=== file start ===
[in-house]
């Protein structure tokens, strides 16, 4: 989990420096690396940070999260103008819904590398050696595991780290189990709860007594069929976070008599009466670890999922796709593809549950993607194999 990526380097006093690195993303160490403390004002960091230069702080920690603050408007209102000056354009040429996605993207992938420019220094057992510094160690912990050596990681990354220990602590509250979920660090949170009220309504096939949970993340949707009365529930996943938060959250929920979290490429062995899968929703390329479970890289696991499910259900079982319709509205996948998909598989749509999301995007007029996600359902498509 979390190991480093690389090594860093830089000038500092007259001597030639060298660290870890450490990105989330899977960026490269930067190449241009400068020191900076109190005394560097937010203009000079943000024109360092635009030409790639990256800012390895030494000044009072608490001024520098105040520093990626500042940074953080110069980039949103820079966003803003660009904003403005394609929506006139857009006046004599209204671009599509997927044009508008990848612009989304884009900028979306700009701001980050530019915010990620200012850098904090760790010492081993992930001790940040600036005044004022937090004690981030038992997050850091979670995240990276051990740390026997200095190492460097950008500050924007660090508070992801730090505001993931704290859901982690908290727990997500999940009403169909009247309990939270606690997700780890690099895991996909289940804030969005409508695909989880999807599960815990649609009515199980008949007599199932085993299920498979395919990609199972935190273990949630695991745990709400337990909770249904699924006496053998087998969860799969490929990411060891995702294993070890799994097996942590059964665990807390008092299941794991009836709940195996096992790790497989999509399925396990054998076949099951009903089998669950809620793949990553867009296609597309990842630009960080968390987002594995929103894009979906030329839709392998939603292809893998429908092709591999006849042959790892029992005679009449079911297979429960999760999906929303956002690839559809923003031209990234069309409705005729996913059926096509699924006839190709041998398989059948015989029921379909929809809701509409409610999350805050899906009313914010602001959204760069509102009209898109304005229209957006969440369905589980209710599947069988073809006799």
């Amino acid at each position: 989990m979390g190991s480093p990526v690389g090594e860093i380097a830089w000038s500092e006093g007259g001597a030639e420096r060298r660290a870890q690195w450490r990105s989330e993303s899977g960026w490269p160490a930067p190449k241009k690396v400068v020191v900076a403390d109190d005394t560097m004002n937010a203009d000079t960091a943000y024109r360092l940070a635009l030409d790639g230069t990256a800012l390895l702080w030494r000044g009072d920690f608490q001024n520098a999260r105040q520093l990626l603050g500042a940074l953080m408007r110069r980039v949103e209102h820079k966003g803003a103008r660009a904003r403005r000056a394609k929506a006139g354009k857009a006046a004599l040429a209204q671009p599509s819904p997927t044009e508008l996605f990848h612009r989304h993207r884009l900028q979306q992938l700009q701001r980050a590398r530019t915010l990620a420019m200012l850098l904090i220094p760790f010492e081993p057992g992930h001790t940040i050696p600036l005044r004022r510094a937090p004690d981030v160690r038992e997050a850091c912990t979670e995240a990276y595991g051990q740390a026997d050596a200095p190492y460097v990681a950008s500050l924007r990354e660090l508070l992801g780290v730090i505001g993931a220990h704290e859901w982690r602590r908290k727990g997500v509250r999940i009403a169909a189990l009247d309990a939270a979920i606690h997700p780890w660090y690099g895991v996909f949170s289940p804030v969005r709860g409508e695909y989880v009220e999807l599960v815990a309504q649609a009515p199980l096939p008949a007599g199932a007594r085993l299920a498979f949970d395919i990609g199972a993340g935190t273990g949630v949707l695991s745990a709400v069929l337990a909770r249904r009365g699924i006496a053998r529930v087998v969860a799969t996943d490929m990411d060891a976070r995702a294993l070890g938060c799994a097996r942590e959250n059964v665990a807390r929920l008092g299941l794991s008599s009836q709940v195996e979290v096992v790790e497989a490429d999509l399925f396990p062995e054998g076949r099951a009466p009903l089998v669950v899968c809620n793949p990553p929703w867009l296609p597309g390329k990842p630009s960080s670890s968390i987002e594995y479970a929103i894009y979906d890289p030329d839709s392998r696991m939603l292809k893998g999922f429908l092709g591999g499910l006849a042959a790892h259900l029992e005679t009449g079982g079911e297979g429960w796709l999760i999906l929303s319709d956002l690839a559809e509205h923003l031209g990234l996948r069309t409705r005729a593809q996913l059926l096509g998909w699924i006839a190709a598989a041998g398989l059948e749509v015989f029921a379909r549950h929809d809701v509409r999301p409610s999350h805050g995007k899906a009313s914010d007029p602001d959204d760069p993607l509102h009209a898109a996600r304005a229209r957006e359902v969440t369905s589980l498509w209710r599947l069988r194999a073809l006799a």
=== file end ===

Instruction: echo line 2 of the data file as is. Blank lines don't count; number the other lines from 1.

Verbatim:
């Protein structure tokens, strides 16, 4: 989990420096690396940070999260103008819904590398050696595991780290189990709860007594069929976070008599009466670890999922796709593809549950993607194999 990526380097006093690195993303160490403390004002960091230069702080920690603050408007209102000056354009040429996605993207992938420019220094057992510094160690912990050596990681990354220990602590509250979920660090949170009220309504096939949970993340949707009365529930996943938060959250929920979290490429062995899968929703390329479970890289696991499910259900079982319709509205996948998909598989749509999301995007007029996600359902498509 979390190991480093690389090594860093830089000038500092007259001597030639060298660290870890450490990105989330899977960026490269930067190449241009400068020191900076109190005394560097937010203009000079943000024109360092635009030409790639990256800012390895030494000044009072608490001024520098105040520093990626500042940074953080110069980039949103820079966003803003660009904003403005394609929506006139857009006046004599209204671009599509997927044009508008990848612009989304884009900028979306700009701001980050530019915010990620200012850098904090760790010492081993992930001790940040600036005044004022937090004690981030038992997050850091979670995240990276051990740390026997200095190492460097950008500050924007660090508070992801730090505001993931704290859901982690908290727990997500999940009403169909009247309990939270606690997700780890690099895991996909289940804030969005409508695909989880999807599960815990649609009515199980008949007599199932085993299920498979395919990609199972935190273990949630695991745990709400337990909770249904699924006496053998087998969860799969490929990411060891995702294993070890799994097996942590059964665990807390008092299941794991009836709940195996096992790790497989999509399925396990054998076949099951009903089998669950809620793949990553867009296609597309990842630009960080968390987002594995929103894009979906030329839709392998939603292809893998429908092709591999006849042959790892029992005679009449079911297979429960999760999906929303956002690839559809923003031209990234069309409705005729996913059926096509699924006839190709041998398989059948015989029921379909929809809701509409409610999350805050899906009313914010602001959204760069509102009209898109304005229209957006969440369905589980209710599947069988073809006799």